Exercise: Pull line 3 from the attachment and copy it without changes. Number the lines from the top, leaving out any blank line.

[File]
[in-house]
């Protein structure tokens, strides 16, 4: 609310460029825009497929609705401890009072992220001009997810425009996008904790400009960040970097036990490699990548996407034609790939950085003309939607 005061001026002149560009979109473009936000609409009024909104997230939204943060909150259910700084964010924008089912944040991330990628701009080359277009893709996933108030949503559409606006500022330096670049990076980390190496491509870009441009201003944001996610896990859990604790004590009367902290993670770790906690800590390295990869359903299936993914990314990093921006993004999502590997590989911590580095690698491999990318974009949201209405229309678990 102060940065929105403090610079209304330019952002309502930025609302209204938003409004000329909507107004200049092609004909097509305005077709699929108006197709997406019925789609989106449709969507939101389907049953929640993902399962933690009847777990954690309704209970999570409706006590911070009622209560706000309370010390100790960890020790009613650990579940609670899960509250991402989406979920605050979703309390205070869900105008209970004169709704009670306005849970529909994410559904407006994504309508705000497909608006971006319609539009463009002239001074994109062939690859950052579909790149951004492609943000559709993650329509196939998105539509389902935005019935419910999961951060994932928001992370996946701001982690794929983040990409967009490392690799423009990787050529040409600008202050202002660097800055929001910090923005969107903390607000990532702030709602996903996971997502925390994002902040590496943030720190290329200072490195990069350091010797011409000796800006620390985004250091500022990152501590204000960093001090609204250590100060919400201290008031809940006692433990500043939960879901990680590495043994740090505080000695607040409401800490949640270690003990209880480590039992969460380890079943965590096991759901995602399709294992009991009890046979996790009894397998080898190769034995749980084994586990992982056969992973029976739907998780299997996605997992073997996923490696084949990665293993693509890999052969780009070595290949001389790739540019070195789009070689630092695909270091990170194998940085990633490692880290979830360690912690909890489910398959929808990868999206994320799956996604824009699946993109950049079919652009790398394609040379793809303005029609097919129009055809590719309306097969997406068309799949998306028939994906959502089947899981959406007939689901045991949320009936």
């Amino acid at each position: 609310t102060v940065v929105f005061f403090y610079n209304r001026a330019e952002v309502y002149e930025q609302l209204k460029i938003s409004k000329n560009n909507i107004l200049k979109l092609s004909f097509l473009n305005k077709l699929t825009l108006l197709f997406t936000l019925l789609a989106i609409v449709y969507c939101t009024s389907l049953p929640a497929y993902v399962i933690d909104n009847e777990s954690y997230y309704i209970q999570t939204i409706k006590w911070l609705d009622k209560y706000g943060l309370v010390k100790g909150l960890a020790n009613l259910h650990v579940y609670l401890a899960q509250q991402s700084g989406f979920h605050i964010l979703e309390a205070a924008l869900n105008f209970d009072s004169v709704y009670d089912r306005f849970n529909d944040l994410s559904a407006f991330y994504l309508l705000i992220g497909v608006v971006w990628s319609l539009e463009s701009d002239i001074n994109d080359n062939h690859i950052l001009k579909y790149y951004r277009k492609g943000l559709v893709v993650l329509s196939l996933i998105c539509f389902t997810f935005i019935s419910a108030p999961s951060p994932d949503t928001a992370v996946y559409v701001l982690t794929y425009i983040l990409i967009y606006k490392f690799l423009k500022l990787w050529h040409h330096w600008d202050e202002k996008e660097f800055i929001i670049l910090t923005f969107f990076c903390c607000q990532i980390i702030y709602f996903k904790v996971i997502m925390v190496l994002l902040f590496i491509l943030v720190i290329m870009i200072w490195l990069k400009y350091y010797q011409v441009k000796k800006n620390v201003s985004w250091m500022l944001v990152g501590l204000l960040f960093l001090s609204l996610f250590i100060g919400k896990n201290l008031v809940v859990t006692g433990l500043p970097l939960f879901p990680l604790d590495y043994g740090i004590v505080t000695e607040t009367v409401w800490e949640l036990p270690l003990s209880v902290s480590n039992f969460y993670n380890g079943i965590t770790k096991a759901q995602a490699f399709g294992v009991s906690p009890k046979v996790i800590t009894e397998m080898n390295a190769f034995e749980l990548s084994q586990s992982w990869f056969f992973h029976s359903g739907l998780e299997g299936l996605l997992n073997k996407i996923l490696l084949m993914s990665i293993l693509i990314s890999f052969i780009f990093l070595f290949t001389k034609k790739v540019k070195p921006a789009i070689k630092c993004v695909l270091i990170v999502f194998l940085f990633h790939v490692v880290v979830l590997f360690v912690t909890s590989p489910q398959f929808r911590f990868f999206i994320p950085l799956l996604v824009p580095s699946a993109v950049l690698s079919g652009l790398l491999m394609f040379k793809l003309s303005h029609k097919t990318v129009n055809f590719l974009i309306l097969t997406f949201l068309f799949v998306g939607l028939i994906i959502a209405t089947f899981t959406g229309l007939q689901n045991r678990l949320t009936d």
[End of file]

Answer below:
């Amino acid at each position: 609310t102060v940065v929105f005061f403090y610079n209304r001026a330019e952002v309502y002149e930025q609302l209204k460029i938003s409004k000329n560009n909507i107004l200049k979109l092609s004909f097509l473009n305005k077709l699929t825009l108006l197709f997406t936000l019925l789609a989106i609409v449709y969507c939101t009024s389907l049953p929640a497929y993902v399962i933690d909104n009847e777990s954690y997230y309704i209970q999570t939204i409706k006590w911070l609705d009622k209560y706000g943060l309370v010390k100790g909150l960890a020790n009613l259910h650990v579940y609670l401890a899960q509250q991402s700084g989406f979920h605050i964010l979703e309390a205070a924008l869900n105008f209970d009072s004169v709704y009670d089912r306005f849970n529909d944040l994410s559904a407006f991330y994504l309508l705000i992220g497909v608006v971006w990628s319609l539009e463009s701009d002239i001074n994109d080359n062939h690859i950052l001009k579909y790149y951004r277009k492609g943000l559709v893709v993650l329509s196939l996933i998105c539509f389902t997810f935005i019935s419910a108030p999961s951060p994932d949503t928001a992370v996946y559409v701001l982690t794929y425009i983040l990409i967009y606006k490392f690799l423009k500022l990787w050529h040409h330096w600008d202050e202002k996008e660097f800055i929001i670049l910090t923005f969107f990076c903390c607000q990532i980390i702030y709602f996903k904790v996971i997502m925390v190496l994002l902040f590496i491509l943030v720190i290329m870009i200072w490195l990069k400009y350091y010797q011409v441009k000796k800006n620390v201003s985004w250091m500022l944001v990152g501590l204000l960040f960093l001090s609204l996610f250590i100060g919400k896990n201290l008031v809940v859990t006692g433990l500043p970097l939960f879901p990680l604790d590495y043994g740090i004590v505080t000695e607040t009367v409401w800490e949640l036990p270690l003990s209880v902290s480590n039992f969460y993670n380890g079943i965590t770790k096991a759901q995602a490699f399709g294992v009991s906690p009890k046979v996790i800590t009894e397998m080898n390295a190769f034995e749980l990548s084994q586990s992982w990869f056969f992973h029976s359903g739907l998780e299997g299936l996605l997992n073997k996407i996923l490696l084949m993914s990665i293993l693509i990314s890999f052969i780009f990093l070595f290949t001389k034609k790739v540019k070195p921006a789009i070689k630092c993004v695909l270091i990170v999502f194998l940085f990633h790939v490692v880290v979830l590997f360690v912690t909890s590989p489910q398959f929808r911590f990868f999206i994320p950085l799956l996604v824009p580095s699946a993109v950049l690698s079919g652009l790398l491999m394609f040379k793809l003309s303005h029609k097919t990318v129009n055809f590719l974009i309306l097969t997406f949201l068309f799949v998306g939607l028939i994906i959502a209405t089947f899981t959406g229309l007939q689901n045991r678990l949320t009936d």